The ride is surprisingly smooth. Yes, the Fiat 500e is fairly basic, but the suspension does a fine job overall and build quality easily trumps the previous model. The car feels more comfortable than the Bolt EV even though the latter had 280 mm of extra wheelbase. Handling is remarkable, with the extremely short turning circle of 9.6 metres being the main highlight. If there’s one car that can turn on a dime, it’s this one.

Three drive modes are available, none of which is a Sport mode. When set to Normal, the 500e can be exploited to the fullest. Range enables one-pedal driving with optimized regenerative braking for squeezing a few more kms out of the battery, while Sherpa limits top speed to 80 km/h and reduces output to 77 horsepower to preserve energy. With that last mode, A/C stays off and you can’t use the heated seats or defroster.

Photo: Antoine Joubert

Thanks to the 162 lb-ft of torque, the Fiat 500e quickly accelerates from a standstill, making it easy to thread your way through traffic. The automaker says 0-50 km/h sprints can be done in just 3.1 seconds but fails to provide 0-100 km/h times. Regardless, driving is a lot of fun, with precise steering on top of sharp throttle response.

The driving position is much more pleasant than the one we used to have in the gas-powered 500, where it felt like you were perched on a stool. The seat is comfortable and shoulder room is vastly improved. The centre console with armrest also enhances comfort quite a bit.

Photo: Antoine Joubert

More Space, But…

While it does offer seating for four, the Fiat 500e isn’t very kind to rear passengers. Unless the people sitting in front sacrifice some space of their own, they’re not going to enjoy the drive. Truth be told, the rear seats should only be used in a pinch.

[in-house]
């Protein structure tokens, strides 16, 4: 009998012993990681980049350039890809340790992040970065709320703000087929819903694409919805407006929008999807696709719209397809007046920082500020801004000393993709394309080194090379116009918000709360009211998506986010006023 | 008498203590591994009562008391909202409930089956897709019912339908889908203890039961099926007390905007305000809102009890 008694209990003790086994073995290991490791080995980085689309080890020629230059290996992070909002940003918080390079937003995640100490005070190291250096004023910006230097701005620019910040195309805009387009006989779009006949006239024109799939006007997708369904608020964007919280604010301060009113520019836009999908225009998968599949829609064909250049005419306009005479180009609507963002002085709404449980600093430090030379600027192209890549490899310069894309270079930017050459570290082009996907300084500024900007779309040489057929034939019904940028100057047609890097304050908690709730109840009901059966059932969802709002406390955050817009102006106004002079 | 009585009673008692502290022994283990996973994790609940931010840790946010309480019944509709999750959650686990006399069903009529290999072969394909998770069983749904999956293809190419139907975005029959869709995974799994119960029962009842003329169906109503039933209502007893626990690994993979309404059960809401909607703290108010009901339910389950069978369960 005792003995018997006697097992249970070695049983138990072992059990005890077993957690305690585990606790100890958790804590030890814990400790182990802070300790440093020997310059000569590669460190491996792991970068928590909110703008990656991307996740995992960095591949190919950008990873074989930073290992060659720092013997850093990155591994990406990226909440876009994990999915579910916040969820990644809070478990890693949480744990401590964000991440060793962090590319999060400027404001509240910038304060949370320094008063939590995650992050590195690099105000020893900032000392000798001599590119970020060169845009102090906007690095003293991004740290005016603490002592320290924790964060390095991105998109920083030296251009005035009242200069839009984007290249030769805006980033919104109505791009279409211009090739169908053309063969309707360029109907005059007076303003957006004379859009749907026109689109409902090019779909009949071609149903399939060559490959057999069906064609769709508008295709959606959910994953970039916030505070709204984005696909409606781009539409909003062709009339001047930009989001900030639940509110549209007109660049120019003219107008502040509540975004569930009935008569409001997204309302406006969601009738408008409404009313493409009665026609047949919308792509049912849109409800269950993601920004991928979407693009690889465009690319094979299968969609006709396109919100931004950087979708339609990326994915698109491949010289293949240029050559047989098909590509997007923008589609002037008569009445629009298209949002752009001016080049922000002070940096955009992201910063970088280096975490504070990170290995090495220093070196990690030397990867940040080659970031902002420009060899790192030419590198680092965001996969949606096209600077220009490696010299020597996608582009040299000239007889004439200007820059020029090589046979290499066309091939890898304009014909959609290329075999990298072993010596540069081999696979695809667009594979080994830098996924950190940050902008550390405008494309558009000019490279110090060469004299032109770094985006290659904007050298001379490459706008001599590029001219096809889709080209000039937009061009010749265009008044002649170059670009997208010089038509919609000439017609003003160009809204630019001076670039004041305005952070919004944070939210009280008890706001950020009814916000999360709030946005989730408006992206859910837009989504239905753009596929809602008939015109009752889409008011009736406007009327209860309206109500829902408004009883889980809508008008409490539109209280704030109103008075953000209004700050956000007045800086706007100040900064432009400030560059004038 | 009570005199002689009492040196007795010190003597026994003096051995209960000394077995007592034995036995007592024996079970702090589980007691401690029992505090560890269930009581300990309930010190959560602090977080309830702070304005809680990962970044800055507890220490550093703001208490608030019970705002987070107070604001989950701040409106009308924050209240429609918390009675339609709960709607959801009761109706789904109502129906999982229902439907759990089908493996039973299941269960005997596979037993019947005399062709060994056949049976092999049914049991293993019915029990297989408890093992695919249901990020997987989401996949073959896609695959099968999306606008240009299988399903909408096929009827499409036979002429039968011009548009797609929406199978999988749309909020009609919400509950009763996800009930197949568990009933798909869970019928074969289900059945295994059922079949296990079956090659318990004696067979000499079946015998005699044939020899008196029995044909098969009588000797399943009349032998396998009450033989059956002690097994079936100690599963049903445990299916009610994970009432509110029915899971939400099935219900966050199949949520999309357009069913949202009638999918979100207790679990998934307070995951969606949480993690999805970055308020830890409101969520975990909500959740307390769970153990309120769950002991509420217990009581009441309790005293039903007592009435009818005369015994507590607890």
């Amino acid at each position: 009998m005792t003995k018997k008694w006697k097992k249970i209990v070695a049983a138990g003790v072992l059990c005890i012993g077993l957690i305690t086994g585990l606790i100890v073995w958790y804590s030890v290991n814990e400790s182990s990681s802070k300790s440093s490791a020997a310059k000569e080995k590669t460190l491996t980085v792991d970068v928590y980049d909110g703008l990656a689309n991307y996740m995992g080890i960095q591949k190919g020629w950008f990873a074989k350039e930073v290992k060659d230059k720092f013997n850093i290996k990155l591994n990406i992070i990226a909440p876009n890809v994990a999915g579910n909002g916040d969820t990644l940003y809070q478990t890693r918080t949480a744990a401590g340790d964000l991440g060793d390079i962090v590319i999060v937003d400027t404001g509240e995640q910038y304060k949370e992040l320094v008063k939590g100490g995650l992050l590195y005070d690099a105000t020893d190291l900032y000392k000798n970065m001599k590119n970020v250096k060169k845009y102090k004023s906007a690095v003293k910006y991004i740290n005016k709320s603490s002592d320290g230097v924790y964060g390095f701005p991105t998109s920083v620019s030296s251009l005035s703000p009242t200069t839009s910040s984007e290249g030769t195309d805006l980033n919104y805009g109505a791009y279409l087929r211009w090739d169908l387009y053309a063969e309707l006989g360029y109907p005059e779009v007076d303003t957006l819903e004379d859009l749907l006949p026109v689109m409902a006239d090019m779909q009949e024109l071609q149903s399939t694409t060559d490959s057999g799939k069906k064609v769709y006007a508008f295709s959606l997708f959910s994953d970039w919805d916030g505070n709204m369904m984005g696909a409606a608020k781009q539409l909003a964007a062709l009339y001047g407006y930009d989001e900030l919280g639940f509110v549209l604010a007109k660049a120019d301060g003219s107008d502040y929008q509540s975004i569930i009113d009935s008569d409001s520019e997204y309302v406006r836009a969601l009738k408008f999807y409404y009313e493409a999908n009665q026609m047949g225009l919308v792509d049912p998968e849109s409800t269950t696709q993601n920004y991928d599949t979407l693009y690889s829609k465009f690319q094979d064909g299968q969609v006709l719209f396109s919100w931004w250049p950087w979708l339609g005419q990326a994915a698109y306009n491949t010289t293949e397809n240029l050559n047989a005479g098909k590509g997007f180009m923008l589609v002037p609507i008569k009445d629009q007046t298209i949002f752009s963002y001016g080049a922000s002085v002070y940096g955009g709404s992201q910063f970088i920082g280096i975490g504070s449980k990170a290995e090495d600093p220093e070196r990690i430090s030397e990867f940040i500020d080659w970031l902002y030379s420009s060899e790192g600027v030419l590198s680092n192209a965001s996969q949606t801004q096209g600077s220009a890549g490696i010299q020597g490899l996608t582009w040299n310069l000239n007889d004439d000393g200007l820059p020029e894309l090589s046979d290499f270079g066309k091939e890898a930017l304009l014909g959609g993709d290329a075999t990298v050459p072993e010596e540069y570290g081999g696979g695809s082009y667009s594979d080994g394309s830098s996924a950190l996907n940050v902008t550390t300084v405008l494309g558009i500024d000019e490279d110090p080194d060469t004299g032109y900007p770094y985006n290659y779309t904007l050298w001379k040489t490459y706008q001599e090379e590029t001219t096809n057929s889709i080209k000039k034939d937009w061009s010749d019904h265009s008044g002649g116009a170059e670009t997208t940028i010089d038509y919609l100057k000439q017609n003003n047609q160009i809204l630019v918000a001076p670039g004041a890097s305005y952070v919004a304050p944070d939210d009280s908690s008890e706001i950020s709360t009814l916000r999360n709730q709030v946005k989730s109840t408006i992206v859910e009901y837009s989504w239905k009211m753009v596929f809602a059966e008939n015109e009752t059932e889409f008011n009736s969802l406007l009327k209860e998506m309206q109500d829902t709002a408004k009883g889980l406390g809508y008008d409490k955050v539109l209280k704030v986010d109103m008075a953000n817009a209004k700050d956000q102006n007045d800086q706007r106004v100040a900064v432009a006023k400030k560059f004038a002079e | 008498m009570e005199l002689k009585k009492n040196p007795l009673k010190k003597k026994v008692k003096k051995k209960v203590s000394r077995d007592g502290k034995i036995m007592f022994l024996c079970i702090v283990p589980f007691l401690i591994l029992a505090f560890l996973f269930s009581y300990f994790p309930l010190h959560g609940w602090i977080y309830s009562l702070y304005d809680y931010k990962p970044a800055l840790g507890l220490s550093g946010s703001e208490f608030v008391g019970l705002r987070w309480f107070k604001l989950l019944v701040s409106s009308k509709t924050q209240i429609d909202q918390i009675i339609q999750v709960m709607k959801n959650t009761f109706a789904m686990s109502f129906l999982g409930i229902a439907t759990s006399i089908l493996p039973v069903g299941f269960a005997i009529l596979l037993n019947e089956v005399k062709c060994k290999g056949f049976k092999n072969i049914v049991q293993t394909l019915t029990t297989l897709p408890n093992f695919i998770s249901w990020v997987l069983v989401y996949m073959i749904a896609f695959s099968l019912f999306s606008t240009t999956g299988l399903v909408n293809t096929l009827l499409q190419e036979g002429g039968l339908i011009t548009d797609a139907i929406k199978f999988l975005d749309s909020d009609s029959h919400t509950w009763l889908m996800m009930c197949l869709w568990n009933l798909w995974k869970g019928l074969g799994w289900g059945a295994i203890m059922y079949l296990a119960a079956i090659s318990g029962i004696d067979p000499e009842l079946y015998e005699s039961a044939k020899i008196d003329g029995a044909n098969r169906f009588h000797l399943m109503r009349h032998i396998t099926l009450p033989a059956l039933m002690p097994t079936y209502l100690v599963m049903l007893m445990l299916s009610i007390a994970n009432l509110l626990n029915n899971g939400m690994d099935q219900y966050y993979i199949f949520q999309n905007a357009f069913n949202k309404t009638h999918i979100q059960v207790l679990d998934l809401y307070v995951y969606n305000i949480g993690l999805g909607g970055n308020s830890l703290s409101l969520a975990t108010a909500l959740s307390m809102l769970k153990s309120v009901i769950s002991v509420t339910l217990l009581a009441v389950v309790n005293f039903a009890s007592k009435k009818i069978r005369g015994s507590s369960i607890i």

The base (500e)RED edition features quilted black fabric, while the La Prima edition offers elegant-looking leatherette in a beige finish. Both have a push-button gear selector, wireless smartphone charger and 10.25-inch touchscreen shared with the Alfa Romeo Tonale and Dodge Hornet.

Photo: Antoine Joubert

Modern tech such as navigation and wireless Apple CarPlay and Android Auto compatibility come standard, adding to a long list of features and amenities. We’re not sure that many people will select the more upscale and much more expensive 500e La Prima, even with nicer seats, more driving aids and a 7-speaker JBL audio system as part of the package. Oh, and an optional rose gold exterior.

Available in a red, white or black exterior, the (500e)RED should prove more popular among customers. Starting at $42,190 including freight and PDI, it’s also $5,000 cheaper. By the way, sales for 2024 are limited to Quebec and B.C, where EV adoption is stronger. Other provinces will follow in 2025 as production ramps up.

Photo: Antoine Joubert

What will the response be like, knowing Fiat’s bad reputation for reliability? That’s a great question. As it stands, the Fiat 500e is a pleasant surprise and a fun new option in a market that finds ways to eliminate them. Maybe that’s exactly what some people were waiting for.

Share on Facebook